When eliciting feedback from LLMs, however, it will be important to experiment with a range of prompt-engineering strategies and remain aware of their limitations.
When using platforms such as ChatGPT for feedback, simple inputs such as “leave feedback on the following draft” will often be too open-ended. Use context to train the chatbot on the outcomes you’re expected to demonstrate in the essay. Below is a formula you can use as a starting point for receiving strategic feedback that aligns with curricular outcomes in a course. Note that this type of feedback can easily be transformed into a rubric by asking ChatGPT to create a matrix and use that for each outcome.
You: You’re an expert instructor teaching a first-year writing course. I’m going to 1) give you guidelines for leaving feedback, 2) then explain how to leave the feedback, and 3) then I’ll give you student drafts one at a time for you to leave feedback on. Are you ready for Step 1?
[Wait for a response]
You: Here are the guidelines (the rubric) for leaving feedback:
Introduction: The introduction should open by establishing sufficient background information so the reader understands what debate the essay is responding to. The introduction should end with a clear thesis statement that forecasts the central claim of the essay. The thesis should sound argumentative and part of an ongoing debate.
Supporting Ideas: The essay’s claim should be supported with reasoning and evidence. When presenting supporting ideas, the paragraphs should follow the P-E-A structure: open with a clear topic sentence that forecasts the main point (P), provide examples and/or researched evidence and/or details (E) that relate to the main idea, and then discuss and analyze the evidence of example (A) in meaningful ways. Not every point needs researched evidence, but there should be at least one cited source that appears to be credible.
Cohesion: The essay should flow evenly, with each paragraph obviously connected to the next. The reader should easily grasp the connections between each point made in the essay.
Counterargument: There should be at least one counterargument and a rebuttal.
Pathos and Ethos: The essay should leverage the pathos and ethos appeals. Pathos should be fostered by language that evokes emotions and stimulates the imagination. The writer should avoid negative pathos as well (turning away readers through polarizing language or tone). Ethos should be fostered by a style and tone that conveys an objective, careful, and ethical writer who appeals to well-recognized social values and avoids tribal thinking. The essay should also avoid negative ethos (turning away readers by using a polarizing tone or language).
APA citations: The essay should be formatted in APA 7th edition. Key quotes should include proper in-text citations. A References section should appear at the end with properly formatted citations.
[Wait for response]
You: Step 2. Leave feedback for each part of the guidelines shown above. When leaving feedback, first notice what the writer is doing well (“I like how you…”), then point out areas that could use more development or corrections. All feedback should refer to specific paragraphs or parts of the essay. Include specific phrases or sentences as much as possible.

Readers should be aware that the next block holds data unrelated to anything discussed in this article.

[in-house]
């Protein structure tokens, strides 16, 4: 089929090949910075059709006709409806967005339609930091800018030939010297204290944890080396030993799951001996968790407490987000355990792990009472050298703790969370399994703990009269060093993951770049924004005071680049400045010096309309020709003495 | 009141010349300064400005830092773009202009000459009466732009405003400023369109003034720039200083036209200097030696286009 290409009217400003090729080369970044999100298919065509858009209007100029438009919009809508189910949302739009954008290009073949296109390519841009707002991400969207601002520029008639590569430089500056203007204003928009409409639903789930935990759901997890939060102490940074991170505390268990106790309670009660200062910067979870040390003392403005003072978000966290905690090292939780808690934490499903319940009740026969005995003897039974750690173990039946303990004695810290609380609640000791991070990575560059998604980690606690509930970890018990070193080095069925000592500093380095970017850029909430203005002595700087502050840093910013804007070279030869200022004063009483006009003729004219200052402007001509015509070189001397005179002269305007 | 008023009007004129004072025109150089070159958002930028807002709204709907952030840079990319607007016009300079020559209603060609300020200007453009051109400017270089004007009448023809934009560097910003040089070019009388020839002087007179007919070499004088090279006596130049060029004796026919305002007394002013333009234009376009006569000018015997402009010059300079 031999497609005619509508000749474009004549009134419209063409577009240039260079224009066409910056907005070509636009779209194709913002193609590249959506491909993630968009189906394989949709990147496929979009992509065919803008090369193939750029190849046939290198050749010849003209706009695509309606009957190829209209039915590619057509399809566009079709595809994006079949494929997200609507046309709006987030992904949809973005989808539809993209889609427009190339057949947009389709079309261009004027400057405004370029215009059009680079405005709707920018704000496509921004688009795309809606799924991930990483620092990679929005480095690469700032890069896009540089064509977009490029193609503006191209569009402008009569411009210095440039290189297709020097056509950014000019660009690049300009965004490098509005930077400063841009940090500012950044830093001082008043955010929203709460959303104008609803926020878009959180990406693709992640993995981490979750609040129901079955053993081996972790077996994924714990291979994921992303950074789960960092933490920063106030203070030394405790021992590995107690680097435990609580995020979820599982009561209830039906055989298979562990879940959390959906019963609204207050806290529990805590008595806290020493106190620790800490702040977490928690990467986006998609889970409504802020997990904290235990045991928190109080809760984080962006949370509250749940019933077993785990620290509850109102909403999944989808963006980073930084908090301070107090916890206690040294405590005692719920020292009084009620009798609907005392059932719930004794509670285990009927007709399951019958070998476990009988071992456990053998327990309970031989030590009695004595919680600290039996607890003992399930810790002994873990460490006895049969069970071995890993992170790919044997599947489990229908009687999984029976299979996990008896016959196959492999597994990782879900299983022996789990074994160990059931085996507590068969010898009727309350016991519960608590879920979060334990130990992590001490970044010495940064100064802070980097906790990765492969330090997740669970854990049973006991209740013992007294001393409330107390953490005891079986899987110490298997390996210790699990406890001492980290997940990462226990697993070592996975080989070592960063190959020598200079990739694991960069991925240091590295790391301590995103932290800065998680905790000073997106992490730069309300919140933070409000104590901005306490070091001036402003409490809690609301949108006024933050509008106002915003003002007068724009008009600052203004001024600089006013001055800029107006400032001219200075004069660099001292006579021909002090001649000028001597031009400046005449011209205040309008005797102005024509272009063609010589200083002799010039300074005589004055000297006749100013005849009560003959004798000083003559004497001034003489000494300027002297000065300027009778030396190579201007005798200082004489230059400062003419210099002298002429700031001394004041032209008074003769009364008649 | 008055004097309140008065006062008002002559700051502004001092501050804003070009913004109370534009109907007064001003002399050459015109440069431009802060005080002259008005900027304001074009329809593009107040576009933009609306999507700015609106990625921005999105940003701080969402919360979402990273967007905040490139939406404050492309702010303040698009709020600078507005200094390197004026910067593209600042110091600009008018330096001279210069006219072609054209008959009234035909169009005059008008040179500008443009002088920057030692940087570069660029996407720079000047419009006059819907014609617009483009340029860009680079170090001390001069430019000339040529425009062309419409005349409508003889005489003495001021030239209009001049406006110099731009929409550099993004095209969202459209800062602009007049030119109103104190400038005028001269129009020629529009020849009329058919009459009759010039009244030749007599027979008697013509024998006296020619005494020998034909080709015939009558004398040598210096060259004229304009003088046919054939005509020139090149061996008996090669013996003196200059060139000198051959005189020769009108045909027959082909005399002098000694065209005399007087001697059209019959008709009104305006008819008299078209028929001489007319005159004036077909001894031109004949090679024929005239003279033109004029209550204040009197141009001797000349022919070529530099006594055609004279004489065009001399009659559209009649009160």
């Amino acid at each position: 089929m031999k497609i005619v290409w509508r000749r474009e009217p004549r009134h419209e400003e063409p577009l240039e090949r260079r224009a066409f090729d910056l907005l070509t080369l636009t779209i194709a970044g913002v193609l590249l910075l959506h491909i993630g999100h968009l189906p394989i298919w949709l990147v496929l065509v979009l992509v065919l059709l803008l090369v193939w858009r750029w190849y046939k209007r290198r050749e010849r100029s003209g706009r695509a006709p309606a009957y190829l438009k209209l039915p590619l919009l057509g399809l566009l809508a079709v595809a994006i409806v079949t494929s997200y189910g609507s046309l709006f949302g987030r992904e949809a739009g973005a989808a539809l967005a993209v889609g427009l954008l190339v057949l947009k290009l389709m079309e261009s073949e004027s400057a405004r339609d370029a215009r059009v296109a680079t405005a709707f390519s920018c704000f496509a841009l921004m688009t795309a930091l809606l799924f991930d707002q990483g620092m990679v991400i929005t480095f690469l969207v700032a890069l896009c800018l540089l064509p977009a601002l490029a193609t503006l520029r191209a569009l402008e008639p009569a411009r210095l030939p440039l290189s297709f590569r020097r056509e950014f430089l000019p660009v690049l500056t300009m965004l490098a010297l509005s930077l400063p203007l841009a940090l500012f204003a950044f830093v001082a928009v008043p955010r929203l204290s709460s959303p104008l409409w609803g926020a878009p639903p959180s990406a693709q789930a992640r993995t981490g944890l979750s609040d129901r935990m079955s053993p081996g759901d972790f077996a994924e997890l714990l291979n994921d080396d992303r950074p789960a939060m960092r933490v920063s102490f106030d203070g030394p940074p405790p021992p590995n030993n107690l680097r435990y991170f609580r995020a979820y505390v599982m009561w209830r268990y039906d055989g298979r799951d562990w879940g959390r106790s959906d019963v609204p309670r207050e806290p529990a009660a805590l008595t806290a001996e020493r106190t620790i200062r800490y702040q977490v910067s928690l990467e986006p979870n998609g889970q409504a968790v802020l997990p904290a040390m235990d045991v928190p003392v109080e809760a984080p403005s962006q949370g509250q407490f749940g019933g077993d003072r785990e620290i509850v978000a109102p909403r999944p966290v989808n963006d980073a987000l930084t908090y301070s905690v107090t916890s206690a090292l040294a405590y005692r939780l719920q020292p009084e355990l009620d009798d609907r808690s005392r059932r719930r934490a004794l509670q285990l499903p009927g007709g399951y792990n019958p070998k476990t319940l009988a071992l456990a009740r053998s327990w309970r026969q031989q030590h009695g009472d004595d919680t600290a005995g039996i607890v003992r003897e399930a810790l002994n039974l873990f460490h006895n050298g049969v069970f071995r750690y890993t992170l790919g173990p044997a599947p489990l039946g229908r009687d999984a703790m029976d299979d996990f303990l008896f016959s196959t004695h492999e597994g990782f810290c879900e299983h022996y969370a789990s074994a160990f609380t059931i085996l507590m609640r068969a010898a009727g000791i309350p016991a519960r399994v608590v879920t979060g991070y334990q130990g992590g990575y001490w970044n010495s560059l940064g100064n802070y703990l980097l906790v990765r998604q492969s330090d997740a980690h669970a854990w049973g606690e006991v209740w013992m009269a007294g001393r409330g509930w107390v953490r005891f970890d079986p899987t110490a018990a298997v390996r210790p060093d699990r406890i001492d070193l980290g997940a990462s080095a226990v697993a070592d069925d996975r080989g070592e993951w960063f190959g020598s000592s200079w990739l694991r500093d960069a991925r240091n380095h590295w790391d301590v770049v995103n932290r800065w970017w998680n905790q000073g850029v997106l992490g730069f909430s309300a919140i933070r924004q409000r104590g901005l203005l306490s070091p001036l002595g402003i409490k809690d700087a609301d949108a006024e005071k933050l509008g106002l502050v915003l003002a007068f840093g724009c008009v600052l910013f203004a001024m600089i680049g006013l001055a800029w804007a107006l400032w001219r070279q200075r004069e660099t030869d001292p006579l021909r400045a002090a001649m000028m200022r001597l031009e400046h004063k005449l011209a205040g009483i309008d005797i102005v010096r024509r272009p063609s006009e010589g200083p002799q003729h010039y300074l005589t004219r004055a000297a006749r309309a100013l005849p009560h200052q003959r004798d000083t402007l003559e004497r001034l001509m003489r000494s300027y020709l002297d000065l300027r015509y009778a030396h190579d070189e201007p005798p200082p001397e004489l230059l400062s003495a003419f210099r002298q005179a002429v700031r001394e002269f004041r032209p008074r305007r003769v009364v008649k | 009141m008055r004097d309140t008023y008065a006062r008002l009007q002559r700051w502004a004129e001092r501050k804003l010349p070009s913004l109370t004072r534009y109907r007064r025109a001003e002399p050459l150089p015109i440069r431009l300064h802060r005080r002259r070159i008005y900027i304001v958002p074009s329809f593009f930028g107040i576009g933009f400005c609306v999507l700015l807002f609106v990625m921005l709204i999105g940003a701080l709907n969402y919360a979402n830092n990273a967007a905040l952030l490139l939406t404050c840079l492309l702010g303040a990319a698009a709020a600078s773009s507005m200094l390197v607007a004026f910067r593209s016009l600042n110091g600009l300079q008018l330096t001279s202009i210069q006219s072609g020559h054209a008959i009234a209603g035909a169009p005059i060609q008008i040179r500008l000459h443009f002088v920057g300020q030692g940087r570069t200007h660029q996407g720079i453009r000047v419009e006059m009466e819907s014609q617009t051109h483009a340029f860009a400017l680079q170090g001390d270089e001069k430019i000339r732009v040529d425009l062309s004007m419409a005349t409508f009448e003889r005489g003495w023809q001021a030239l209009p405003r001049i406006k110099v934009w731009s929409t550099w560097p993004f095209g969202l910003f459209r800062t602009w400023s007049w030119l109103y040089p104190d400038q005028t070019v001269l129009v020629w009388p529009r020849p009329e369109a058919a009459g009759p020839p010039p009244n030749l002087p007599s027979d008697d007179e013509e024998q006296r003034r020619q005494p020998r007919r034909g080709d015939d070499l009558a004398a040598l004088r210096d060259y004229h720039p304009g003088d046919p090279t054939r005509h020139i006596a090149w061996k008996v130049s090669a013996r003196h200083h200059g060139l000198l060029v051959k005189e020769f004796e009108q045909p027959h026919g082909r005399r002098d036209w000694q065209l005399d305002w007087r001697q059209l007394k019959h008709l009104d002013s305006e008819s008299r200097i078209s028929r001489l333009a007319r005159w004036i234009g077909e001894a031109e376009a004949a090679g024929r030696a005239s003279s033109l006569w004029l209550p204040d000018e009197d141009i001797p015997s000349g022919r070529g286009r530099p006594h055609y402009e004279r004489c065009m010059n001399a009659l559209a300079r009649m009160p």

[Wait for response]
You: [Paste in your essay]
[Wait for response]
You: [Ask one follow-up questions, as needed]
ChatGPT’s ability to check for citation formatting varies, depending on whether you’re using the free or paid version. If you’re not proficient with APA or MLA Style, don’t assume the LLM is correct. Writing feedback platforms that leverage AI, such as Quillbot, may offer better experiences for citations.
Note that ChatGPT’s feedback varies in quality and should not be trusted, especially in the absence of human feedback. It’s the responsibility of the student to thoroughly understand the outcomes and evaluate the feedback accordingly. Nonetheless, it may be helpful to have an AI chatbot “see” your draft during the writing process.
Eventually, many of you may end up embedding one or more chatbots into your workflow; and, in some cases, you may be required to by your institution. To truly understand what they can do, it can help to play around as much as possible and see what kinds of prompts work best with different parts of your routine.
Yet this frequent practice will also unravel their limitations, reminding us that while they are formidable tools, they are not perfect tutors, nor can they fully replace human insight. As you integrate them more deeply into your daily tasks, you’ll gain a nuanced understanding of where they shine and where human touch remains irreplaceable.
A heightened sense of critical awareness will be paramount. Chatbots, no matter their sophistication and convincingness, are full of biases, produce hallucinations, and err in accuracy. Remain vigilant and resist the temptation to outsource your thinking. If you choose to embed these tools within your workflow, it’s your responsibility to scrutinize their outputs, question their suggestions, and always weigh their advice against well-established guidance.
Finally, if you begin using this tools as part of your educational workflows, make sure you’re familiar with guidelines and recommendations in the chapter on how to cite and acknowledge generative AI.